The prevalence of obesity around the world is booming. Consequently, obesity-associated comorbid diseases, such as non-alcoholic steatohepatitis are also escalating. NASH can progress to cirrhosis and the need for liver transplantation. Thus, many researchers have sought ways to reduce the occurrence of NASH. Recent work from the Mayo Clinic has been promising. Dr. Baskin-Bey and colleagues have ameliorated steatosis, liver inflammation and injury in an animal model of NASH by the induction of key enzymes of fatty acid oxidation. Currently, the etiopathogenesis of NASH remains to be defined. In hepatic steatosis, an excess of non-esterified fatty acids are released from peripheral tissues into the serum. These excess serum-free fatty acids are discharged by the liver, where they are esterified and accumulate as neutral fat, secondary to a limited capacity to oxidize excess fatty acids. A potential strategy to protect the liver from hepatic steatosis would involve mechanisms to enhance hepatic fatty acid oxidation. Hepatic fatty acid oxidation occurs by three pathways: beta-oxidation is the predominant pathway; peroxisomal beta-oxidation occurs within peroxisomes and is rate-limited by the peroxisomal L-bifunctional enzyme (L-PBE), acetyl-COA oxidase (ACO) and urate oxidase (UO); the third pathway is omega-oxidation, which occurs in the endoplasmic reticulum. This pathway is dependent upon expression of the cytochrome enzymes CYPA410 and CYP4A14. Stimulation of these pathways either individually or collectively could help remove excess free fatty acids from the liver and diminish the occurrence of NASH.
Nuclear receptors are transcription factors that regulate metabolism of various biologic compounds. In particular, the constitutive androstane receptor (CAR), which is highly expressed in the liver, is a biosensor for endo- and xenobiotic compounds, such as toxic bile acids and steroids. CAR mediates the induction of detoxifying enzymes in humans by administration of the widely used anti-epileptic drug, Phenobarbital, and in mice, by the potent synthetic inducer, 1, 4-bis-(2-(3, 5,-dichloropyridyloxy)) benzene (TCPOBOP). CAR is viewed as a general hepato-protective response factor, as it detoxifies potentially injurious endo- and xenobiotics, and serves as a hepatic anti-apoptotic agent by increasing transcriptional expression of the anti-apoptotic protein, Mcl-1. In the article, Dr. Baskin-Bey demonstrated that CAR also protects the liver from injurious endobiotics, such as free fatty acids.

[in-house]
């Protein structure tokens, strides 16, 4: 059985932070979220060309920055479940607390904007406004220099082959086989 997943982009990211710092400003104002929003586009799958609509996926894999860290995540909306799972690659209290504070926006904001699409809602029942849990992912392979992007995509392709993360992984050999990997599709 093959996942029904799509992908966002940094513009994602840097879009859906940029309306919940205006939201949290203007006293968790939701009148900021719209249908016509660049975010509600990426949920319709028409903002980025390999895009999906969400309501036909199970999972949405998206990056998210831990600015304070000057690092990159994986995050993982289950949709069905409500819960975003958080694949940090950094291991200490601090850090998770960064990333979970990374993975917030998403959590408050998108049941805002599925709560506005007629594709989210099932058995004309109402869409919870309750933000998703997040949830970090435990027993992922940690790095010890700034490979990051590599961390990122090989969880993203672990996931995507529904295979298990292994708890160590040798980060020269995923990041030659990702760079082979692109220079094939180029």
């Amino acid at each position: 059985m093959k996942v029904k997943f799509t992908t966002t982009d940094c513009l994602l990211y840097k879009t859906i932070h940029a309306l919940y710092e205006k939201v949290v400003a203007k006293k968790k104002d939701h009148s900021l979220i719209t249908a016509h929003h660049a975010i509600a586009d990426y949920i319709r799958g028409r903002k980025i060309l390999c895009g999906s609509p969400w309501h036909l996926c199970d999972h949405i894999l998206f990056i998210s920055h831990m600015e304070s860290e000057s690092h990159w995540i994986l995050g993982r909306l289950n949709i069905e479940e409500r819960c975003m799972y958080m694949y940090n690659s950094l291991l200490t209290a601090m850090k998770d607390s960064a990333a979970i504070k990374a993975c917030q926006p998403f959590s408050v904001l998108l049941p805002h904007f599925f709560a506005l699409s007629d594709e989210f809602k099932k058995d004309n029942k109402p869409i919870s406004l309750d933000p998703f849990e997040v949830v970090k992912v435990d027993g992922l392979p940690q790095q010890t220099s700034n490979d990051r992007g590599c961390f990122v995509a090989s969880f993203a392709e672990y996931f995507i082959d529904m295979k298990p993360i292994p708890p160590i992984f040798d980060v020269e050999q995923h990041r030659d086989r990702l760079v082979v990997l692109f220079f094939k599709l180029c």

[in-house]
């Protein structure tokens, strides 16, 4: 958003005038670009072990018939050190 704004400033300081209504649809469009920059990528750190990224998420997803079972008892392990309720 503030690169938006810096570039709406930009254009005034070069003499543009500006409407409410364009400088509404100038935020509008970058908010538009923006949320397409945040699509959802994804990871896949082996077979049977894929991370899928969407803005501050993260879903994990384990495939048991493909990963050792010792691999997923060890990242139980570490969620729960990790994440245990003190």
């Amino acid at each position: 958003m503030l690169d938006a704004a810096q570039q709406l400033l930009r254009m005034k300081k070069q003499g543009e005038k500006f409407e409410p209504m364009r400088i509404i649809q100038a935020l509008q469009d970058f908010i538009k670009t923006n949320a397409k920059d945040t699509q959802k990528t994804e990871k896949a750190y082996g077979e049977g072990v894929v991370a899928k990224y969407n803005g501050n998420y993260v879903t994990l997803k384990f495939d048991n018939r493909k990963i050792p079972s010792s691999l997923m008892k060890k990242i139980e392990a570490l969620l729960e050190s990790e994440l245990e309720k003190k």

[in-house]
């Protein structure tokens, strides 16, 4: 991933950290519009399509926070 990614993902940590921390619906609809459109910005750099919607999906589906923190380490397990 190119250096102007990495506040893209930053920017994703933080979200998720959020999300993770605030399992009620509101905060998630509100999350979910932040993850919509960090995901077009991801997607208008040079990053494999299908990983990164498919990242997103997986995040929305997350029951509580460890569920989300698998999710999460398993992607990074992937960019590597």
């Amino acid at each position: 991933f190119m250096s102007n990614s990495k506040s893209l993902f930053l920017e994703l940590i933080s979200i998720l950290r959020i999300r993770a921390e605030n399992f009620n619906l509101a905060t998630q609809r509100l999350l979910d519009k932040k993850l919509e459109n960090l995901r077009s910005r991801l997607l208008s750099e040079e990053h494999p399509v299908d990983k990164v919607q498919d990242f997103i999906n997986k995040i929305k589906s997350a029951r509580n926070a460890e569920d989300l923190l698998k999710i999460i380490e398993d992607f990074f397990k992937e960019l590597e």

In summary, the principle findings of this study correspond to the effect of CAR's modulation of NASH in a murine model. The authors observed how TCPOBOP stimulation of CAR in the MCD-fed mouse can reduce hepatic steatosis. They witnessed a significant reduction in hepatic percentage fat and serum lipid levels after dispensation of TCPOBOP. They also noted a slash in hepatic inflammation and apoptosis in animals with simultaneous increased expression of genes involved in microsomal omega-oxidation and peroxisomal beta-oxidation pathways. Therefore, this research by Dr. Baskin-Bey et al. merits review by endocrinologists, hepatologists, bariatric surgeons, and any clinician with an eye on the obese patient.